John Paczkowski

Recent Posts by John Paczkowski

17 Percent of Verizon Customers Would Upgrade to iPhone

jobs_canyouhearmenow-250x205jpgAT&T’s iPhone-exclusivity deal hasn’t yet expired; nor has Apple announced plans to sell the device through a second U.S. carrier. But that’s not stopping analysts from speculating about what might happen when it does.

Riffing on rumors of a Verizon (VZ) iPhone, Morgan Stanley (MS) analyst Katy Huberty theorizes in a research note this morning that given the opportunity, nearly 17 percent of the carrier’s customers would upgrade to an iPhone (see chart below; click charts to enlarge).

“According to our [Alphawise U.S. consumer iPhone survey], there is substantial pent up iPhone demand within the Verizon installed base as 16.8 percent of Verizon subscribers said they are ‘very likely’ to purchase an iPhone if offered on the Verizon Network,” Huberty writes.

“This 16.8 percent is higher than AT&T subscriber’s 14.6 percent extreme interest in the current AT&T iPhone,” Huberty elaborates, “and well above the overall iPhone extreme interest of 7.5 percent.”

Assuming Verizon does add the iPhone to its smartphone lineup and that most of its subscribers who said they were “very likely” to purchase the device do so over a two-year period, Huberty figures Verizon stands to sell about seven million to eight million iPhones annually.

Interestingly, Huberty’s forecast for Phone demand at Verizon does not assume sizable subscriber losses at AT&T. In her view, the end of the carrier’s iPhone-exclusivity deal won’t be the blow some observers claim. AT&T (T) and Apple (AAPL) will obviously remain partners, she says.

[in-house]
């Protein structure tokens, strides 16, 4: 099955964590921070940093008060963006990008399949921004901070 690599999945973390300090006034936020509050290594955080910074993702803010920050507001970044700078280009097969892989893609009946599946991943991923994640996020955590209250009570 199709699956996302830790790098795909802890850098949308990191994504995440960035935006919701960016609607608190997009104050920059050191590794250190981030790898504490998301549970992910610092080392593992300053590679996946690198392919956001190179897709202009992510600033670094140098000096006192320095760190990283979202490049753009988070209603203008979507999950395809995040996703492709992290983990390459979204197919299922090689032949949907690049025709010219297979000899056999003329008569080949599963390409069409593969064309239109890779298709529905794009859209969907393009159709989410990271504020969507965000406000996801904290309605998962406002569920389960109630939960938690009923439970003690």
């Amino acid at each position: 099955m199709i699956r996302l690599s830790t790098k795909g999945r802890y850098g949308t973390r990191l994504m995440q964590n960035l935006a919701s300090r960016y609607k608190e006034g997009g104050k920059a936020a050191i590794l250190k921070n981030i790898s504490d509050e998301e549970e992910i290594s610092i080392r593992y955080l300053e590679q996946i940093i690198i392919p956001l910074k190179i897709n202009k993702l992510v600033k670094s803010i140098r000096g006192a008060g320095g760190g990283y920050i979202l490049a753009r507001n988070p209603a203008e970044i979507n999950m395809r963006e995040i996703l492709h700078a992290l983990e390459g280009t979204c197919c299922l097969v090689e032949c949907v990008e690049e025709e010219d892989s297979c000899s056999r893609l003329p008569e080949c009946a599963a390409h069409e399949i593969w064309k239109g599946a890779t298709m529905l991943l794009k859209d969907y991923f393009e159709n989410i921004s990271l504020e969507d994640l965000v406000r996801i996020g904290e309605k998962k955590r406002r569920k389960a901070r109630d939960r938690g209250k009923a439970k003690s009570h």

In markets where the iPhone has gone from single-carrier to multiple-carrier distribution–France, for example–the carrier that lost exclusivity hasn’t suffered much at all. Beyond this, there’s the issue of early-termination fees, which will make it difficult for current AT&T iPhone users to flee. Says Huberty:

  • 60 percent of the iPhone base is locked until 2H11/1Q12. An iPhone refresh could bring a new wave of subs to AT&T and extend the lock-down of those who upgrade. 80 percent of AT&T’s postpaid subs are sticky customers (70 percent are on a Family Plan (FP); 40 percent on business discounts).
  • For current subs, the Early Termination Fee (ETF) is $175 falling $5/mo for the term of the contract; for new smartphone subs it’s $325, falling by $10/mo. Every line on a FP has a contract/ETF of its own. In addition, customers would have to pay for a new device if switching carriers.

One final point: Huberty sees Apple shares hitting $400 sometime in 2011. Why? “The market underestimates the earnings power of Apple’s mobile Internet devices,” she wrote. “We view the combination of new product launches, broader distribution [carrier, international, enterprise], more attractive pricing and strong upgrade rates as the key demand drivers over the next two years.”


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Just as the atom bomb was the weapon that was supposed to render war obsolete, the Internet seems like capitalism’s ultimate feat of self-destructive genius, an economic doomsday device rendering it impossible for anyone to ever make a profit off anything again. It’s especially hopeless for those whose work is easily digitized and accessed free of charge.

— Author Tim Kreider on not getting paid for one’s work